A road safety campaigner disagrees with New Zealand’s Transport Agency

by The REJIGIT Blog

Wairarapa real estate agent, Chris Gollins has been campaigning about road safety matters since the 1980s. He has recently made some pertinent observations about the New Zealand Transport Agency - Waka Kotahi introduction of a new road safety campaign which targets a reduction in various driving speed limits throughout New Zealand. He is of the view that the road death toll is not necessarily brought about by speed, rather it is likely caused by careless driving, unconfident driving, distraction, inappropriate road designs and unsafe road conditions.

It occurs to Rejigit that NZTA’s new speed limit strategy is driven by political duck-shoving. Having committed to its Road to Zero: New Zealand's road safety strategy for 2020–2030 together with a campaign cost of $15 million, the Government obviously recognised a short-term reduction in the road toll could theoretically be achieved by simply reducing speed limits. The actual solution will require a significant allocation of government funding to urgently upgrade the national roading network from its existing third world and dangerous status.

The following is more of Chris’ insightful commentary on road safety matters in New Zealand.

He argues that Chip-seal is a potentially dangerous road surface option and Bitumen is a preferable medium because of its inherent ability to disperse surface water.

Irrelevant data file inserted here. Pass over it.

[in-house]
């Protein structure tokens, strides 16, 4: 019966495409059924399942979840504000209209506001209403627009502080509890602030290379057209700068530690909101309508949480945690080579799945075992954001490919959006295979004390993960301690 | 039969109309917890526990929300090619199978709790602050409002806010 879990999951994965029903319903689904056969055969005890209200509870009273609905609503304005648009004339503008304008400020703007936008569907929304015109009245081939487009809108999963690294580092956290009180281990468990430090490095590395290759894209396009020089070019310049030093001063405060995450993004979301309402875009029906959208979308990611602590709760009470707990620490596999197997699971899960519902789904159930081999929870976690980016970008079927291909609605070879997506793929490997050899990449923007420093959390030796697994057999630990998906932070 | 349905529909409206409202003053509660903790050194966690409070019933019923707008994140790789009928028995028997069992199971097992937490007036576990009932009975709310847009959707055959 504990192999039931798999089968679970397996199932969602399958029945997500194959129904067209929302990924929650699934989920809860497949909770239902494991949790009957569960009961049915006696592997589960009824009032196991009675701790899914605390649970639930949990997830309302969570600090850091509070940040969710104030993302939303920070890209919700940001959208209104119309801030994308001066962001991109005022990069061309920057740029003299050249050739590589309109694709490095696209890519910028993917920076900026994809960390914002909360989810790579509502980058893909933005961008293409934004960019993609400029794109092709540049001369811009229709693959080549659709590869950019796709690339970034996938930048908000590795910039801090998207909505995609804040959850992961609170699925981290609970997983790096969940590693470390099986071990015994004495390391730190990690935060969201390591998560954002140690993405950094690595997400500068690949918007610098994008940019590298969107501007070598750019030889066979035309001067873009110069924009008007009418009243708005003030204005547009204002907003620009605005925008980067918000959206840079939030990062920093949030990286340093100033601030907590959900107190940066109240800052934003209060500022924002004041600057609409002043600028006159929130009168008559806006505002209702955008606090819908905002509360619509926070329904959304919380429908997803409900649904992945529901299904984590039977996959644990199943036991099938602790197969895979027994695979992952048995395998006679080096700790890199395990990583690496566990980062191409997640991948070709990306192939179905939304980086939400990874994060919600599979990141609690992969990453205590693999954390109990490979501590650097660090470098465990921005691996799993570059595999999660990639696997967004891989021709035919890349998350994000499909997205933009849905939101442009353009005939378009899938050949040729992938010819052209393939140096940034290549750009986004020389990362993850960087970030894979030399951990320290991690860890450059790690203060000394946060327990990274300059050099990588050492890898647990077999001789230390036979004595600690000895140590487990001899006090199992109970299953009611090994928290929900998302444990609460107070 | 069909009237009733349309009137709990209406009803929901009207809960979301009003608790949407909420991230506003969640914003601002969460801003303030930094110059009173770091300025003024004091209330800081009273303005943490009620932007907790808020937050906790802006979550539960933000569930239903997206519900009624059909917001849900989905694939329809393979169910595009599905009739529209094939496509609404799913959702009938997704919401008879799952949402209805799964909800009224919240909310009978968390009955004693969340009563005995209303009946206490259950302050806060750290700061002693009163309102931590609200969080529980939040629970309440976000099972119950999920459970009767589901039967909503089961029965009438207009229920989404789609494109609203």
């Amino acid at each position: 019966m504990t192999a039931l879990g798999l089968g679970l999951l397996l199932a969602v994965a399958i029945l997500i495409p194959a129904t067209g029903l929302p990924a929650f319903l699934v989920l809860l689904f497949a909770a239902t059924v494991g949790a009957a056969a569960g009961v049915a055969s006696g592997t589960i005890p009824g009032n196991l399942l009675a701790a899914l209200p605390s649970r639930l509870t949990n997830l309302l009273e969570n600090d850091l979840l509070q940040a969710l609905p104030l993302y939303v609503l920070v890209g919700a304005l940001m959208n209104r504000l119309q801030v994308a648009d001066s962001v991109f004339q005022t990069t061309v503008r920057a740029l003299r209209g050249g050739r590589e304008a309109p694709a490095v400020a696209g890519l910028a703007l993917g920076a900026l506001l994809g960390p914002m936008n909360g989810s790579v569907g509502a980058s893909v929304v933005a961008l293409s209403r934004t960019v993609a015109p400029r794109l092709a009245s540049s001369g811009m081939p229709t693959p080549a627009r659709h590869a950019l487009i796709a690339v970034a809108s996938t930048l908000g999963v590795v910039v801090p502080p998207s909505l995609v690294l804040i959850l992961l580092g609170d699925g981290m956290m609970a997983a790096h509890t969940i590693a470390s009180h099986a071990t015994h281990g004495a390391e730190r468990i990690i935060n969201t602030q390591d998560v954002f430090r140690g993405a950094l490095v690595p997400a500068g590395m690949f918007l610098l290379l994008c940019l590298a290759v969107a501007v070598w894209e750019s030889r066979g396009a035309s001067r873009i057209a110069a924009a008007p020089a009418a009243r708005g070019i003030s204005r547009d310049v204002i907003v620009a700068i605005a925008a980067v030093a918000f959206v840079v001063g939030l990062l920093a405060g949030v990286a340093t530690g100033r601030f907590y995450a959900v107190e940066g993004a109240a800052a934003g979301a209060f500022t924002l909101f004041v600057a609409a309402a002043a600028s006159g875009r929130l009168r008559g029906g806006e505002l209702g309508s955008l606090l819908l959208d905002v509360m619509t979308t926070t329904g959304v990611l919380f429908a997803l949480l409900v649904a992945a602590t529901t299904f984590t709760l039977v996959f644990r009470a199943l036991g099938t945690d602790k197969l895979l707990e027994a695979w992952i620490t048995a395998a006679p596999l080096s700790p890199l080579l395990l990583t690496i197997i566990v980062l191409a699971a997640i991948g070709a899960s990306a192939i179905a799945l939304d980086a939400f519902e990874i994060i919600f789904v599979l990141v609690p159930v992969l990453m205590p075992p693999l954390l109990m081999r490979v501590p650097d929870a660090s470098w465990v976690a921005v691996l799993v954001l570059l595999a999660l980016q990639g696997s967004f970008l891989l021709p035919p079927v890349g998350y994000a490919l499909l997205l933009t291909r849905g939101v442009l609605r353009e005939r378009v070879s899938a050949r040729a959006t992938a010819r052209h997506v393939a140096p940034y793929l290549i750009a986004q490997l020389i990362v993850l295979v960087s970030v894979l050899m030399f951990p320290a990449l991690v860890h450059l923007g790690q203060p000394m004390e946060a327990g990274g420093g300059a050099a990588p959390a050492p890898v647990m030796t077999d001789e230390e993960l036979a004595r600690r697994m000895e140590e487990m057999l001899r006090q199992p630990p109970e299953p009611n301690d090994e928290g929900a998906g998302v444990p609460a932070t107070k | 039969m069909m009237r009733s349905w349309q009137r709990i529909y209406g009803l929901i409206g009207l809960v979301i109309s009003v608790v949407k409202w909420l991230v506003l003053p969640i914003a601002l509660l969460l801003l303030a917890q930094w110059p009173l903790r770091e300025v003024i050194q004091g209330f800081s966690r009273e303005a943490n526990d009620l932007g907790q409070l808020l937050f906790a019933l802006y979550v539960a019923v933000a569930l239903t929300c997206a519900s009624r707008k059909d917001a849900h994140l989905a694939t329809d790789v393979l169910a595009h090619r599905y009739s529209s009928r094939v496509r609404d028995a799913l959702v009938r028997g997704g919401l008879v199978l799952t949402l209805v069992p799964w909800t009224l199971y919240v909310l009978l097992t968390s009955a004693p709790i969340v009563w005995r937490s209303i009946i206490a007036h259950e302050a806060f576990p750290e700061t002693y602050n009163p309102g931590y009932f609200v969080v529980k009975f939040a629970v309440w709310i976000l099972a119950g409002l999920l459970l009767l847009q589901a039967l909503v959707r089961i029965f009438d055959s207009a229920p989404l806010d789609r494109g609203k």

It is a sobering statistic that 65% of corners on the New Zealand state highway network fail NZTA’s own skid resistance test.

Incredibly in the 1980s New Zealand injuries and deaths involving children under the age of ten was thirteen times higher than that of Sweden.

It is thought that children can sometimes experience difficulty in working out if an approaching vehicle is actually moving whereas if the approaching vehicle’s headlights are on, a child’s brain will more easily determine that the vehicle is actually moving.

Automatic daytime headlights have been compulsory in Sweden since 1977. Finland, Denmark, Iceland and Norway have also introduced similar road safety regulations. Canada was the first country in North America to require daytime headlights and it is common in other parts of the world.

There was a time when motor vehicles manufactured in Scandinavia and imported into New Zealand had their automatic daytime headlights disabled because New Zealand buyers tended to dislike the concept and some even mistakenly thought having headlights on at all times would increase fuel consumption.

A Keep Left tip: It is a reality that as a matter of habit drivers tend to drive with their wheels immediately adjacent to the centre line whereas the risk of head-on collision would be reduced if the driver’s seat is maintained in the middle of the left hand lane.